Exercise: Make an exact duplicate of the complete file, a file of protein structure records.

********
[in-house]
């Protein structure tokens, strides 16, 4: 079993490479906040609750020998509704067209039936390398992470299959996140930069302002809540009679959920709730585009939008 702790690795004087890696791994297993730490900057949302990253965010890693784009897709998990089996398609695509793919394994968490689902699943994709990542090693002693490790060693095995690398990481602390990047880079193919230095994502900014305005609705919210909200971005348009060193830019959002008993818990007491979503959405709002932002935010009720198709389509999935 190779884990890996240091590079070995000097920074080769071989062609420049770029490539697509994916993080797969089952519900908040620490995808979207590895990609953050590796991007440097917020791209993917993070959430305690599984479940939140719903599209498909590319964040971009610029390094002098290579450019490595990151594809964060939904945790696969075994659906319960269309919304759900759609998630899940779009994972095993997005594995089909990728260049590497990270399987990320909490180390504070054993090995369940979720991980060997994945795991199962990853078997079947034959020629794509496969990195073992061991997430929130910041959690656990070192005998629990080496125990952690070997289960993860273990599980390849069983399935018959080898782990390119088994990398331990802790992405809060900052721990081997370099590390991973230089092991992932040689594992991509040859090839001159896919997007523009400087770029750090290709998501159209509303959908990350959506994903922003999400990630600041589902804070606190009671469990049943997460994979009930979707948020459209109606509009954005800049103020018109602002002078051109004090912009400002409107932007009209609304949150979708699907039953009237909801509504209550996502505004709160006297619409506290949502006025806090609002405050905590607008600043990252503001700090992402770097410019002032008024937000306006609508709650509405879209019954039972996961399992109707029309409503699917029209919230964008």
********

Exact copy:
[in-house]
């Protein structure tokens, strides 16, 4: 079993490479906040609750020998509704067209039936390398992470299959996140930069302002809540009679959920709730585009939008 702790690795004087890696791994297993730490900057949302990253965010890693784009897709998990089996398609695509793919394994968490689902699943994709990542090693002693490790060693095995690398990481602390990047880079193919230095994502900014305005609705919210909200971005348009060193830019959002008993818990007491979503959405709002932002935010009720198709389509999935 190779884990890996240091590079070995000097920074080769071989062609420049770029490539697509994916993080797969089952519900908040620490995808979207590895990609953050590796991007440097917020791209993917993070959430305690599984479940939140719903599209498909590319964040971009610029390094002098290579450019490595990151594809964060939904945790696969075994659906319960269309919304759900759609998630899940779009994972095993997005594995089909990728260049590497990270399987990320909490180390504070054993090995369940979720991980060997994945795991199962990853078997079947034959020629794509496969990195073992061991997430929130910041959690656990070192005998629990080496125990952690070997289960993860273990599980390849069983399935018959080898782990390119088994990398331990802790992405809060900052721990081997370099590390991973230089092991992932040689594992991509040859090839001159896919997007523009400087770029750090290709998501159209509303959908990350959506994903922003999400990630600041589902804070606190009671469990049943997460994979009930979707948020459209109606509009954005800049103020018109602002002078051109004090912009400002409107932007009209609304949150979708699907039953009237909801509504209550996502505004709160006297619409506290949502006025806090609002405050905590607008600043990252503001700090992402770097410019002032008024937000306006609508709650509405879209019954039972996961399992109707029309409503699917029209919230964008």